GSA Annual Meeting in Phoenix, Arizona, USA - 2019

Paper No. 281-6
Presentation Time: 9:00 AM-6:30 PM


JOECKEL, R.M., Conservation and Survey Division, SNR, Department of Earth and Atmospheric Sciences, and State Museum, University of Nebraska-Lincoln, Hardin Hall, 3310 Holdrege St, Lincoln, NE 68583-0996

The Lansing (LG), Kansas City, Pleasanton, and Marmaton (MG) groups are thoroughly characterized in Omaha, Nebraska for the first time using new cores. The Excello, Little Osage, Anna, Hushpuckney, Stark, Quivira, and Eudora shale members are continuous and prominent in gamma-ray logs, thus facilitating correlations. Pre-ca 2000 Nebraska Geological Survey reports miscorrelated the “Farley Limestone,” now identified as Argentine Limestone in new cores, as well as the “Argentine” (now Raytown), “Raytown” (now Cement City), “Drum” (now Cherryvale), “Westerville”/“Sarpy” (now Winterset/Dennis), “Winterset” (now Bethany Falls), “Bethany Falls” (now Hertha), and “Hertha” (now Exline) limestones, plus intervening units. Clastic rocks (mudrocks, subordinate sand- mud heteroliths [e.g., Mine Creek Shale], minor sandstones) dominate the MG–LG below the Bethany Falls Limestone Member.

In the MG, the Altamont Limestone is weathered, argillaceous, and partly nodular; its members cannot be identified. The Lenapah Limestone is very heavily weathered (“nodularized”) and amalgamated into paleosols, or effectively absent. The thin (< 0.5 m) Lost Branch Formation consists of an argillaceous and nodular Cooper Creek Limestone and the underlying, thin, Nuyaka Creek Shale Member, which overlies a slightly eroded paleosol.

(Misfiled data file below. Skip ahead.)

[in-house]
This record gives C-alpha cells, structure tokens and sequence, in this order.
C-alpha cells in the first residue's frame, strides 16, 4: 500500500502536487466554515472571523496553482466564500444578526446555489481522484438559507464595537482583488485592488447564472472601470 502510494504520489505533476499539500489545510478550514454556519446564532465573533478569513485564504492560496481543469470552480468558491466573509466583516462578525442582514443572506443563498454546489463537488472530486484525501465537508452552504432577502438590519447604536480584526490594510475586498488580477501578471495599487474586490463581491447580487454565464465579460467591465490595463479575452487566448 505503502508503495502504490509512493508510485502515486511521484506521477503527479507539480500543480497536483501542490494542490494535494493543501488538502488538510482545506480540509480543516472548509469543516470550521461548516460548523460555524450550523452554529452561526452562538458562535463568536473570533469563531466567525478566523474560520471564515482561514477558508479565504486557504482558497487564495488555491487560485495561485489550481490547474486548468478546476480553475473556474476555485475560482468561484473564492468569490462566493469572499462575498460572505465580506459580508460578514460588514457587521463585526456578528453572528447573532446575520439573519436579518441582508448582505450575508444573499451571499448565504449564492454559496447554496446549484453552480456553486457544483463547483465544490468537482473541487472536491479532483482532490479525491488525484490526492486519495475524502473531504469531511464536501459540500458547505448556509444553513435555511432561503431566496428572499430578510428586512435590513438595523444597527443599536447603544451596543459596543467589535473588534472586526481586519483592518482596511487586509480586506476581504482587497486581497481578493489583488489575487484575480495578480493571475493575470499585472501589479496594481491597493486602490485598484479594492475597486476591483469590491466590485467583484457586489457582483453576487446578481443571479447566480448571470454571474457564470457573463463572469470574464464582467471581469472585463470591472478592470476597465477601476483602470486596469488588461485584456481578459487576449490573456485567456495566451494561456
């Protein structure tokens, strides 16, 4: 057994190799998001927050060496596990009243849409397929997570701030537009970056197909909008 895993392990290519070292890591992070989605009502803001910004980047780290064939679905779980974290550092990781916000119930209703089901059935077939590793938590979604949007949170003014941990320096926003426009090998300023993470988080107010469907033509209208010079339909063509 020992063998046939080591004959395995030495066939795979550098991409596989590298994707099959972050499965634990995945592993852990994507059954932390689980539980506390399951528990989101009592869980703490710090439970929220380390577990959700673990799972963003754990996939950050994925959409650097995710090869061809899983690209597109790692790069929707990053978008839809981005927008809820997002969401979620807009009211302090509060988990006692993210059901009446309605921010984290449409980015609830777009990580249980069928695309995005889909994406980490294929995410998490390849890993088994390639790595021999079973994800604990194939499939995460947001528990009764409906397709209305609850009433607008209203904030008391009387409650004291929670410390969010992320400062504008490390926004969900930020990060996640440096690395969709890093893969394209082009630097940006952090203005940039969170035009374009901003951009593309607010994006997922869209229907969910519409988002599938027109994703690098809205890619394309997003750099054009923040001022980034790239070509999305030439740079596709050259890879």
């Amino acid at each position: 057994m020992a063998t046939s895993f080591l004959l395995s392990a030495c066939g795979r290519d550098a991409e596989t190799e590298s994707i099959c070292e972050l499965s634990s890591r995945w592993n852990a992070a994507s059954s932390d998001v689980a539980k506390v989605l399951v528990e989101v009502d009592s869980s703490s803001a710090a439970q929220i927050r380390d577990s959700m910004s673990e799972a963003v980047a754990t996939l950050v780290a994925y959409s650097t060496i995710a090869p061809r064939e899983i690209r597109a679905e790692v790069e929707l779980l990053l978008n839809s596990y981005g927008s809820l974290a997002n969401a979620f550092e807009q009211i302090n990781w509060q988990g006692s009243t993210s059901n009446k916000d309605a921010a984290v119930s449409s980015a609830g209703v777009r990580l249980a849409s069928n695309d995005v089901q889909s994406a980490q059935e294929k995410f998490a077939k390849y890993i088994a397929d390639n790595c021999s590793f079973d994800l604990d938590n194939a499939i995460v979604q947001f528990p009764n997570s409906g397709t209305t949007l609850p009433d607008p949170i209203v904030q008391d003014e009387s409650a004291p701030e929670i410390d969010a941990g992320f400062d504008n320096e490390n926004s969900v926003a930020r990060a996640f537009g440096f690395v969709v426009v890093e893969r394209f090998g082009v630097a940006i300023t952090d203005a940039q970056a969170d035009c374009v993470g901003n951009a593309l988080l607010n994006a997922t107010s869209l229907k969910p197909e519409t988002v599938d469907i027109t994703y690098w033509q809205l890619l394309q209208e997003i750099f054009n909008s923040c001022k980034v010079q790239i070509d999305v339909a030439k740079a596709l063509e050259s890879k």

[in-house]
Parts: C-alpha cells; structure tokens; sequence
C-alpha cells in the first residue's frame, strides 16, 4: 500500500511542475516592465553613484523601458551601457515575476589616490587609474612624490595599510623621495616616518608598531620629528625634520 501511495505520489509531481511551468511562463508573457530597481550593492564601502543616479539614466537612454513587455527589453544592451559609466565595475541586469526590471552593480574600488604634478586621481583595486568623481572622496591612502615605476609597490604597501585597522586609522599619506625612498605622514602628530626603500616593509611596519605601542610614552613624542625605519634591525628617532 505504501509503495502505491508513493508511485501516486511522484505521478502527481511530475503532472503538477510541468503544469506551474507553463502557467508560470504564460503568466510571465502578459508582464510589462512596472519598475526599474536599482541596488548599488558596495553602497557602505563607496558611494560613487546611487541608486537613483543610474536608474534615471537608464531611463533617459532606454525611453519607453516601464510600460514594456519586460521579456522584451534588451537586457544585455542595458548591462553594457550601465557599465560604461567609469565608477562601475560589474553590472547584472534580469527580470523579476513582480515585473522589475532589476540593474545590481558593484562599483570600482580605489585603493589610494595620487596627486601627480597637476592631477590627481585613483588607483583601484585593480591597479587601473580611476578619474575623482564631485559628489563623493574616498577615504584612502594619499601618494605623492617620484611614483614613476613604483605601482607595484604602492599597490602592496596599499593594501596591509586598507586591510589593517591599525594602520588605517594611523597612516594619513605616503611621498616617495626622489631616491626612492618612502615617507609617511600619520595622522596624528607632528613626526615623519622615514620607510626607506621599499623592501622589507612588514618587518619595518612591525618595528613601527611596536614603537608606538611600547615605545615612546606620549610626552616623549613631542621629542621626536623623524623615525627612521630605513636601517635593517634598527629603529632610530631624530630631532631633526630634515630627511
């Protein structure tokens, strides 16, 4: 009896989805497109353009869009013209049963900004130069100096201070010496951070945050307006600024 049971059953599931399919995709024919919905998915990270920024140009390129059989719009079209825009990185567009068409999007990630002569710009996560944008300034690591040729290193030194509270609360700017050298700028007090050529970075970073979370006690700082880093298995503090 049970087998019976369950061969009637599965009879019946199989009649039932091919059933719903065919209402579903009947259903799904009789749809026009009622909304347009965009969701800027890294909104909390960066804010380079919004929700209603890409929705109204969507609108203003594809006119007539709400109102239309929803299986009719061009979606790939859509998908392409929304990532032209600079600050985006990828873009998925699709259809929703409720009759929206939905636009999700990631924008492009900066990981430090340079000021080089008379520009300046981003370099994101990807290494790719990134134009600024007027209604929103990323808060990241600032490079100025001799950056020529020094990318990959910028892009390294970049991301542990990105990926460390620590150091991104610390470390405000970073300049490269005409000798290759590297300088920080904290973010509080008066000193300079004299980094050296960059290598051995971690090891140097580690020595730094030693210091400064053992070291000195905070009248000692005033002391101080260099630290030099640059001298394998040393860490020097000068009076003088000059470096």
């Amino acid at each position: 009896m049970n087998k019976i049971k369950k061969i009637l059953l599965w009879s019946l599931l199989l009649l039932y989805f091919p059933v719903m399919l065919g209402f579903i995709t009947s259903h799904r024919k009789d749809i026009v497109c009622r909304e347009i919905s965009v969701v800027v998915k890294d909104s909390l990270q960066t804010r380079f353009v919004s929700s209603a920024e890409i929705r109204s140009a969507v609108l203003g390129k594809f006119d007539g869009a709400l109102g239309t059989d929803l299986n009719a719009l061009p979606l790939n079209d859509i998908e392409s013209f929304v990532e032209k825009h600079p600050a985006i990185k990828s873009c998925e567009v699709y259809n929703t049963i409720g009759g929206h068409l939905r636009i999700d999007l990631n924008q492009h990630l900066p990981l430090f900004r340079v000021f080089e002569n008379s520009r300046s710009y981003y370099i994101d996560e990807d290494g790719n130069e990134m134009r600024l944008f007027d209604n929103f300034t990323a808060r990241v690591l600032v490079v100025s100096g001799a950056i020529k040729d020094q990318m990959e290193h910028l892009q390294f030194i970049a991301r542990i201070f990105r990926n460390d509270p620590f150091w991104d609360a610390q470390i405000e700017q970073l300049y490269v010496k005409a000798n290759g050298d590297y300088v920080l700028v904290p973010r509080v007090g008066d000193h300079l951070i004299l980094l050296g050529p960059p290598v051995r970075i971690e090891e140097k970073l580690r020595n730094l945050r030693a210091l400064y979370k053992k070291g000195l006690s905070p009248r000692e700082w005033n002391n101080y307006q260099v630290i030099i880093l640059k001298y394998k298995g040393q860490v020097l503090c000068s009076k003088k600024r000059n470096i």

Evidence for subaerial exposure (pedogenesis, reddening, deep desiccation cracking) abounds in the MG–LG. Paleosol-dominated mudrock units are: Morgan School, Nowata-Memorial (multiple paleosols), Hepler, upper Shale Hill, Elm Branch, Galesburg, Chanute, Liberty Memorial, Lane, and Vilas shales/formations. Paleosols also appear in the Labette, Cherryvale (Fontana Shale Mbr.) and Nelly Bly shales/formations, and in the Bandera Shale. A thin (< 0.3 m) limestone bed near the base of the Galesburg Shale in one core is completely disrupted by ancient pedoturbation in other cores. Many paleosols exhibit large slickensides like those in modern Vertisols. Several paleosols also exhibit an angular (± 30°) contact between the base of the paleosol and the underlying, weathered limestone, indicating that the contact was pedogenically sheared. Similarly, weathered fragments of underlying limestones exist well up-profile (cm to dm above basal contacts) in the lower parts of many paleosols.